It’s a fine move, maybe even a classic one. But one single post move will be useless against the likes of Stephen Adams and the many other freakishly athletic 7-footers at the next level. His lackluster skillset in the post would be more forgiveable if he were actually an above-average three-point shooter. But alas, he is not. In fact, he may just be the most overrated shooter in the country. At just 34 percent from beyond the arc, Knox does not belong in the same room as Purdue’s Dakota Matthias (47 percent) or Kansas’ Svi Mykhailiuk (over 44 percent), let alone Steph Curry or James Harden.

Over all, I don’t have much confidence in Knox. He has a lot of holes to patch, and that will be difficult to do at the next level, where the talent gap is enormous. A mediocre post game, an inability to pass or dribble with top-level talent, and his inconsistency during the season make him a gamble. He has size and athleticism on his side, but I don’t see a professional right now. Another year of college would have done him wonders.

Grayson Allen (G) - Duke

(15.5 PPG, 4.6 RPG)

Grayson Allen does two things really well: he makes free throws, and forces turnovers. Everything else, he’s competent, even a bit above average. But that won’t make him a good NBA guard. The most concerning things about Allen are his consistency and his attitude. 

Allen is a very streaky scorer. A 37-point season-best performance against Michigan State is far from a two-point performance against Wake Forest in which his only points were a pair of free throws. He shoots the three at a 37 percent clip, which is a solid mark, but he tends to score far fewer points when his deep shots aren’t falling. Relying on his shot to power the rest of his game is not something that will get him far at the next level. He’ll often have to deal with taller, more athletic defenders (he’s just 6-foot-5, small for a shooting guard) who will take away his first option from the outside. That being said, when Allen gets hot, there’s no stopping him.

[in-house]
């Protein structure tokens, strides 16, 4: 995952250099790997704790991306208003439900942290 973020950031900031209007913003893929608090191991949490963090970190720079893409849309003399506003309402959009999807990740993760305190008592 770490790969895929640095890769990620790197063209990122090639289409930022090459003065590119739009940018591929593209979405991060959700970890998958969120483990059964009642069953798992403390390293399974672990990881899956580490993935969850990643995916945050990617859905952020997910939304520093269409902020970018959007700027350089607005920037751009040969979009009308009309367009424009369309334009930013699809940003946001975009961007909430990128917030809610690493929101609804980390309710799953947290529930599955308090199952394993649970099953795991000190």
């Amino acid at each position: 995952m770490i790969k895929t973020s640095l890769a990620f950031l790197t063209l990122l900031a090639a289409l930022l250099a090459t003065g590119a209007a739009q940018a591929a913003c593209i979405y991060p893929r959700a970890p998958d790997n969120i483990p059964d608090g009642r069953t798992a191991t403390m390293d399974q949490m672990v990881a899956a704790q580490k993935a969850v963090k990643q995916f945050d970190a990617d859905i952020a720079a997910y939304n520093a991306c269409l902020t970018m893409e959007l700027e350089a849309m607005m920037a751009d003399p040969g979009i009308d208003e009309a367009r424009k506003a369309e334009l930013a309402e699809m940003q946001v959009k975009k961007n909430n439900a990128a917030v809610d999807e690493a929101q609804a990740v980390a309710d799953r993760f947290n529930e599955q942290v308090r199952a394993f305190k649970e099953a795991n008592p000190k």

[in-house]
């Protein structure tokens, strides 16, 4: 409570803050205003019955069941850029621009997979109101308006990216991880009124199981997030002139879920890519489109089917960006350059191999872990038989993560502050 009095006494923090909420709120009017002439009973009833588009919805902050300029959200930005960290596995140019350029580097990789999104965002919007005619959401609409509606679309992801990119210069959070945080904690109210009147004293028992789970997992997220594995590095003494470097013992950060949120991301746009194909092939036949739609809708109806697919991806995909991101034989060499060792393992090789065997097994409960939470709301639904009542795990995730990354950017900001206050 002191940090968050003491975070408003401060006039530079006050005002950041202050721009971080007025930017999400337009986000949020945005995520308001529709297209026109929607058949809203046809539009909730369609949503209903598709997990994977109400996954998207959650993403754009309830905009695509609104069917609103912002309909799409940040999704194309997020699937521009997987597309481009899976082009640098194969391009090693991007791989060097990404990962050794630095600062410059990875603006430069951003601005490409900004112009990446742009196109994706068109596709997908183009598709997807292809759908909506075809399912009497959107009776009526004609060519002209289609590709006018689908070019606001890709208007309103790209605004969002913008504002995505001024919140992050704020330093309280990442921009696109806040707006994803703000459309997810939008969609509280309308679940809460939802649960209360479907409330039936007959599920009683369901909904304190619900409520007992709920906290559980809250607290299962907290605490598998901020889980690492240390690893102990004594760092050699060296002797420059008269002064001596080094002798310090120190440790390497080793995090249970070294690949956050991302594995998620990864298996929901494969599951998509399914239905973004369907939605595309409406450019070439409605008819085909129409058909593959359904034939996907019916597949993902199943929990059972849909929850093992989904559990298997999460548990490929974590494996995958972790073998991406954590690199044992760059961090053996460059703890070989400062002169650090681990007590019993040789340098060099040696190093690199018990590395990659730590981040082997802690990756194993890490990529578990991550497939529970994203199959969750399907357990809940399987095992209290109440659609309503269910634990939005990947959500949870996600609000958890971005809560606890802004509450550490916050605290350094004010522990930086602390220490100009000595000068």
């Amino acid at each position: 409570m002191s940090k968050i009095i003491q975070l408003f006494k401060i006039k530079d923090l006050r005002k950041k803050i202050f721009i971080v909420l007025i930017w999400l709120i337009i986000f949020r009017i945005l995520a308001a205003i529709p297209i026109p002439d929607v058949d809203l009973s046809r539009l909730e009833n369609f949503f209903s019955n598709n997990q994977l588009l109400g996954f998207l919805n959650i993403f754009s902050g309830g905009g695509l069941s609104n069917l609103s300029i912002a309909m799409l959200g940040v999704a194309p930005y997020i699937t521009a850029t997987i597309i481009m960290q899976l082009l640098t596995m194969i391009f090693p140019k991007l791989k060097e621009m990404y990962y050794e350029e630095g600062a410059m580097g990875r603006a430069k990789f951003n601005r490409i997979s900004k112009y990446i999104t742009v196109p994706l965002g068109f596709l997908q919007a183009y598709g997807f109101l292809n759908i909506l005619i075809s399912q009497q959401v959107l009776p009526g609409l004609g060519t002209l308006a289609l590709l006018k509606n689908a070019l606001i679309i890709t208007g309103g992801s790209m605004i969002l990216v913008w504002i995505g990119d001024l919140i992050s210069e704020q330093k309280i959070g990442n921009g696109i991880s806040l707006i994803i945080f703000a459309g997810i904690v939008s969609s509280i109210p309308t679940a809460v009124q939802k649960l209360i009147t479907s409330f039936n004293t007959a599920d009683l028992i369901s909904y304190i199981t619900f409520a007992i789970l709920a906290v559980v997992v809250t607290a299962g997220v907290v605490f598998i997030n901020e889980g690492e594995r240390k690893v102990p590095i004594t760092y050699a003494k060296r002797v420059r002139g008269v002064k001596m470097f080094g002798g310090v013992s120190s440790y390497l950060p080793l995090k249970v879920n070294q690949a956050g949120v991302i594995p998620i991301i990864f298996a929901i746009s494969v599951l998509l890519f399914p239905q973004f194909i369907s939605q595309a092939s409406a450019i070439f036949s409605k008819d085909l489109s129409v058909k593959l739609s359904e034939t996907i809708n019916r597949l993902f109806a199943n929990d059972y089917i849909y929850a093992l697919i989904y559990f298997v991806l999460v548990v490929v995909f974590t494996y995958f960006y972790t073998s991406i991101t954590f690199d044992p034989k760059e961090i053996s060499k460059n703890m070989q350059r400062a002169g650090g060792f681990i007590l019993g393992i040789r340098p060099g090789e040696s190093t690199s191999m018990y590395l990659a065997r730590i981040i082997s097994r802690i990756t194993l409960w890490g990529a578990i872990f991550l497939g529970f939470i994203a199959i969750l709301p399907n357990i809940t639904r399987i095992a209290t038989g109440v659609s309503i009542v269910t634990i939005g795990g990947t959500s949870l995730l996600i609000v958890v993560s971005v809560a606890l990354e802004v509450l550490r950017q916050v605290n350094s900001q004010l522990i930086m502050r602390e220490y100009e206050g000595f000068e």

As an inconsistent scorer, Allen will have to shore up the other parts of his offensive game. His size puts him at a disadvantage in the key, and he has no post game whatsoever. In the NBA, Allen’s great defense may not even translate well. So, as of now, he’s a one-dimensional player. He may be able to find a niche coming off the bench, hitting a three and racking up a few assists, but he’ll have to put on a few pounds and become more of a surefire scorer before he can be considered for any real playing time. Oh, and his first step definitely needs some work.

Aside from the inconsistencies in his game, Allen’s history of dirty plays makes him a bit less appealing, even though NBA teams and Allen himself claim he’s made progress. There’s a difference between Marcus Smart scrappiness, and Draymond Green dirtiness. Allen has shown he has the latter, on multiple occasions. How many players have a highlight reel for their dirty plays?